It’s also acceptable and necessary to ask questions. Parents know that when children are always asking questions it can get annoying, but that is how they learn. Most patients didn’t go to medical school, and we are “children” when it comes to knowledge about multiple myeloma. I don’t worry about being annoying; I ask questions because I want to learn.
Along with asking questions, I find other ways to educate myself. I spend a lot of time reading and learning about multiple myeloma at websites like The Myeloma Beacon, and I’ve attended a local myeloma education forum. If I educate myself outside the doctor’s office, I will better understand what is being said inside the office and ask better questions during those conversations.
I always try to be a patient patient. For instance, I’ve learned that a consistent bottleneck at my treatment center is the pharmacy. When I have an infusion appointment, I’m typically brought back for treatment on time. Because of the medication’s short half-life and significant cost, it is only mixed after a nurse checks me in. Consequently, I know I will wait at least 30 minutes before the infusion will begin. When the pharmacy is busy, it’s a much longer wait.
My medication won’t arrive any faster if I yell at the nurses or make a scene. My time in the clinic will only be more unpleasant if I raise my own stress level and become belligerent with the people responsible for my care.
I will advocate for myself when there is a failure in the system. Instead of taking it out on nurses, who can’t immediately fix the system, however, I inform the doctors and administrators who are charged with making the system work.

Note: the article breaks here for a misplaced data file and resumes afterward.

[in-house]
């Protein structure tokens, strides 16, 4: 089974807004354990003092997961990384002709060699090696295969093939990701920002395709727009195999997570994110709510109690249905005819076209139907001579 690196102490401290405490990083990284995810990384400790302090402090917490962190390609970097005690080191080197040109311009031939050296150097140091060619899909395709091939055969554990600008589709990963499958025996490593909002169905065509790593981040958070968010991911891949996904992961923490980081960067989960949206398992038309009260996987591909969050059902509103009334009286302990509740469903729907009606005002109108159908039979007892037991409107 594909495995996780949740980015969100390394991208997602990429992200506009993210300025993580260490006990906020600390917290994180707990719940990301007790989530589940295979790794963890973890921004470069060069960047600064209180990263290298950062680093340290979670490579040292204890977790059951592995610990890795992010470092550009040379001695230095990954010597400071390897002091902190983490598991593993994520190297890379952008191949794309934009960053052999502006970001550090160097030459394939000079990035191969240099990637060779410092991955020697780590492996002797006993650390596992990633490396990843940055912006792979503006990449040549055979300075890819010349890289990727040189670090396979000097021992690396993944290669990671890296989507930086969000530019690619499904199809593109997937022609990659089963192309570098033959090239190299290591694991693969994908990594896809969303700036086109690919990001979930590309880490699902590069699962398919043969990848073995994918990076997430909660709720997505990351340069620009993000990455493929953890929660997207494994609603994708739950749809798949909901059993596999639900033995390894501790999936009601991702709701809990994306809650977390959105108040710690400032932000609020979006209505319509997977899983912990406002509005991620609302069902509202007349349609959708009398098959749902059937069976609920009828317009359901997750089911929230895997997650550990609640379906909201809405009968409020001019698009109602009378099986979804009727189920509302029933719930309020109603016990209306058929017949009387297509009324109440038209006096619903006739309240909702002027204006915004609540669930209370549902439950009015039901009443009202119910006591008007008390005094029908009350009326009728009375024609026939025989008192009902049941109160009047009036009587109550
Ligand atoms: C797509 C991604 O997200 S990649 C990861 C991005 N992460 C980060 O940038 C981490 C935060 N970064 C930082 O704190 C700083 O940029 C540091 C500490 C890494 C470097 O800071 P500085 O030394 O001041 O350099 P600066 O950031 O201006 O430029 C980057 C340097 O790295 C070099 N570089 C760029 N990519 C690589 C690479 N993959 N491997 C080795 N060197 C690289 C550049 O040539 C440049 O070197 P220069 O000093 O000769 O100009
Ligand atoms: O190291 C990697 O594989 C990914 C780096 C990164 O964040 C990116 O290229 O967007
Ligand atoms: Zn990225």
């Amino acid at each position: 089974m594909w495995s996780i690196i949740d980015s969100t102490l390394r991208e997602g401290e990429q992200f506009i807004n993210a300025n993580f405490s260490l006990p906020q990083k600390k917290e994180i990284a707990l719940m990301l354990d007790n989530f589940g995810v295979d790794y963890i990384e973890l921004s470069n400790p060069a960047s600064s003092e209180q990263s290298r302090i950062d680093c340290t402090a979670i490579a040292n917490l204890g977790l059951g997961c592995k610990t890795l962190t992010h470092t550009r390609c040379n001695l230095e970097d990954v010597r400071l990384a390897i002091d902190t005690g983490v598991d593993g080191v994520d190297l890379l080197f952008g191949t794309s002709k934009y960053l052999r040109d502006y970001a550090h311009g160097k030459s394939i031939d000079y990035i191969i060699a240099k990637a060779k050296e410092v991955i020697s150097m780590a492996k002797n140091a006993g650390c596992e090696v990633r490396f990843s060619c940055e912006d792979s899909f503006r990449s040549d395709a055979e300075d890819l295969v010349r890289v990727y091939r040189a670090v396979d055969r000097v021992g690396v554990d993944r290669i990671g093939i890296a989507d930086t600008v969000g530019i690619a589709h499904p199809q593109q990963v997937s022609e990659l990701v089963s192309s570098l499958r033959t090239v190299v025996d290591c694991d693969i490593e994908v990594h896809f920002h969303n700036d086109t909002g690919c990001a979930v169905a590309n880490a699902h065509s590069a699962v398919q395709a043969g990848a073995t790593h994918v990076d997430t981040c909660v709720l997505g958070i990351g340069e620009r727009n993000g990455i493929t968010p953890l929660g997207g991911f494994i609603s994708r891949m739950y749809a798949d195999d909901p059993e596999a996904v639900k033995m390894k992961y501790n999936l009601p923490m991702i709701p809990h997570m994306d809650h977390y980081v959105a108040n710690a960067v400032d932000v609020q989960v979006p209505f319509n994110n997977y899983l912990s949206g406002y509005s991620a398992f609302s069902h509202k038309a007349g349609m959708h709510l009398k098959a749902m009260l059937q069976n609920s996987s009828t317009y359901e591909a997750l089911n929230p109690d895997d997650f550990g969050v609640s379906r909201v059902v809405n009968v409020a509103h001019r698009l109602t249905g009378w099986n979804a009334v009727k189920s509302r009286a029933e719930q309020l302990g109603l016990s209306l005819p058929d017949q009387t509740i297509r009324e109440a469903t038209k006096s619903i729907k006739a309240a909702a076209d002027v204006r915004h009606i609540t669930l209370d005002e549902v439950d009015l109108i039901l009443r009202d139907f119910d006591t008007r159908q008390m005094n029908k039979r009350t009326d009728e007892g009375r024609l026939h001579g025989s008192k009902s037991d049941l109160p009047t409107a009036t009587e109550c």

If I’m polite and bring a positive attitude and professional demeanor into all of my appointments, I expect it is much easier, and hopefully more pleasant, for my treatment team to work with me. The lines of communication are open, honest, and productive. This won’t happen if I force my care providers to be defensive and want to leave my room as quickly as possible.
My golden rule is to treat my care team with the same respect and professionalism I expect them to provide to me.
Cooperate. Communicate. Be polite. The more I think about it, being a “good patient” is a lot like being a “good person.”
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Photo Credit: (c) 2013 Mark Pouley
This image, “Sunset Perch,” is the result of much patience and planning. I live near Kayak Point on the shores of Port Susan and have taken hundreds of photographs there, especially at sunset. I’d long envisioned a photo of the sun setting behind the pier with the local cormorants perched on the posts, but it never materialized. After many previous visits, this image presented itself, and I was in the right place at the right time to capture it. The cormorants even posed just long enough to complete the photo that I’d imagined for years.